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      Rails gives you a lot of things bundled together. Depending on what you’re doing, it can be better to use less tightly coupled parts. Thus, if you’re staying in Ruby, Sinatra can be a much simpler choice if you’re focus is on REST API’s.

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        Don’t let the vocal minority fool you. Rails, like other established framework, has a lot of feature that makes it work just fine.

        The defaults chosen by rails are chosen so we don’t waste our time making those decisions. There’s a few things I would like to add on the subject of choice.

        Rails has choice. A lot of it. My projects are not built the same way as all others because I came to understand how rails works internally and made small adjustments on a per-project basis. No monkey-patching, just options that you can set. Many complaints I’ve seen about rails lack of choices came as a lack of knowledge of how rails work. If someone looks at rails for 2 weeks and feel like it has no choice, there’s nothing to do help them. They don’t take the time to appreciate the framework and they probably jump from 1 framework to another every 6 months.

        Rails is a general framework, if you get to understand the way it works, it does wonder. But like any project of this scale, you need to learn it to make better use of it.

        Sinatra is the exact opposite. You get to understand it very quickly and can probably understand the whole stack after 2 weeks playing with it. But you’ll end up limited and will start to add 3rd party gems very soon as there’s not a lot that comes with it.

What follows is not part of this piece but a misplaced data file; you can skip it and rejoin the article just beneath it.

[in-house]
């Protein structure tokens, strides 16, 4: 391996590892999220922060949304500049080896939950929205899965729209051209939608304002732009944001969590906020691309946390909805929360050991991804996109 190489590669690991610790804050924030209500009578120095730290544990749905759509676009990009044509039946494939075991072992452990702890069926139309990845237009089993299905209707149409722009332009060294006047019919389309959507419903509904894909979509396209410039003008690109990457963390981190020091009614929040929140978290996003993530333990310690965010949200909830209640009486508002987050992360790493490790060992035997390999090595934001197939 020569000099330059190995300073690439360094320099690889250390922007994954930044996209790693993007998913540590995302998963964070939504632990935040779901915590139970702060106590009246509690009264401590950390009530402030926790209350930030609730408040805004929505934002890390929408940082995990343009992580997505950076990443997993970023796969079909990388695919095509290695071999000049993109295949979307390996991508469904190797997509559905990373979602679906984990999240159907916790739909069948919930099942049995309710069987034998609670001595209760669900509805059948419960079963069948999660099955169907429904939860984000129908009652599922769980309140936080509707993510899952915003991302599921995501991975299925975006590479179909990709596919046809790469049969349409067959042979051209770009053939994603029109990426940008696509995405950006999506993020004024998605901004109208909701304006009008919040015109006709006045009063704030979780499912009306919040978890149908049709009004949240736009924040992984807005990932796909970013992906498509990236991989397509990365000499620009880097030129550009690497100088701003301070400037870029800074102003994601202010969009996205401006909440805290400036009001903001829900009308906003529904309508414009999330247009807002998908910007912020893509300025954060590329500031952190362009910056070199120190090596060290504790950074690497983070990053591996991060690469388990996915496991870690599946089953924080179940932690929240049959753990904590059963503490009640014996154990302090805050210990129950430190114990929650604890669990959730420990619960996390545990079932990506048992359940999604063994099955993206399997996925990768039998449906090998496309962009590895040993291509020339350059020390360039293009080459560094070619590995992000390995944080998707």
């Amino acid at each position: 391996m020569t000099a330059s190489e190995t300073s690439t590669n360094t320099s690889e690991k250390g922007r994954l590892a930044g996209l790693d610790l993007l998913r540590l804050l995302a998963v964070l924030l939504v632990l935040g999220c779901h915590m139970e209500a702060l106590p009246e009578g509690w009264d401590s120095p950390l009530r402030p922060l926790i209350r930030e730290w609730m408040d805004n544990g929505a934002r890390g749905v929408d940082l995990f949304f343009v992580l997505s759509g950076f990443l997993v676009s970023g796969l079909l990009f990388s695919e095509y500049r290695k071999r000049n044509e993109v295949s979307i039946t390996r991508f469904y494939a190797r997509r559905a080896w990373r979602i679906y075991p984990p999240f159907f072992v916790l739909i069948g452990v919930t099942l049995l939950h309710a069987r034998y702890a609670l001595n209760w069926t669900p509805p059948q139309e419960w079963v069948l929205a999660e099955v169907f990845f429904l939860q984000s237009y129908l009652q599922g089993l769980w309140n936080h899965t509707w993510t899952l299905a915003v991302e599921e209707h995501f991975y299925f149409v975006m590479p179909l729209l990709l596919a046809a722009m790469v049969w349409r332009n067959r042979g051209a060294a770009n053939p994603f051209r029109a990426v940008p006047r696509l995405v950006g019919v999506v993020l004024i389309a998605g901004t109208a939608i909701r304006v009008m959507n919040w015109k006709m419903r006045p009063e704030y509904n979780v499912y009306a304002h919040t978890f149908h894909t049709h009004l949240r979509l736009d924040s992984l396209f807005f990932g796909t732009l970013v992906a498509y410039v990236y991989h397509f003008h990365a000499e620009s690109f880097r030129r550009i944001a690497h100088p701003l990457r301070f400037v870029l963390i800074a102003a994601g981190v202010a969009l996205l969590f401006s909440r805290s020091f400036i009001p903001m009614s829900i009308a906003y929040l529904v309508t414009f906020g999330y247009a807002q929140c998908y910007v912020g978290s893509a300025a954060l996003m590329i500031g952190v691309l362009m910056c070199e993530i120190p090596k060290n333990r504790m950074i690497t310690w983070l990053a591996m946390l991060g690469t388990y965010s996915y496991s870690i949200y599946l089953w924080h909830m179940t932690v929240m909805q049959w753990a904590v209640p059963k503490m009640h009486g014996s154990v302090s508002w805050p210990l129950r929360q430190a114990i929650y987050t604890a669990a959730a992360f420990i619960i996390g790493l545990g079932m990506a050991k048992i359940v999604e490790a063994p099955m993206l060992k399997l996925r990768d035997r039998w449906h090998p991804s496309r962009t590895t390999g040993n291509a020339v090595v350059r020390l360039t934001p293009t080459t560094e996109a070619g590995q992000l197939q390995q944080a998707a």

Which do you prefer:

        Being overwhelmed at first and slowly learn to appreciate how things are designed?

        Do you want to feel at ease right away then need to find 3rd party gems (that are not always well-maintained/compatible with each other) and try to glue them all together?

        You seemed to have chosen the first one (as I did), others have chosen the latter.

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          and near-English syntax

          That’s what I dislike most about it. There’s too much magic. Certain things work because they’re named similarly (but not identically!), and there’s no code I can follow (other than deep in the Rails internals) that take me from point A to point B. Half the time I’m wondering whether I’m actually writing code or using a DSL.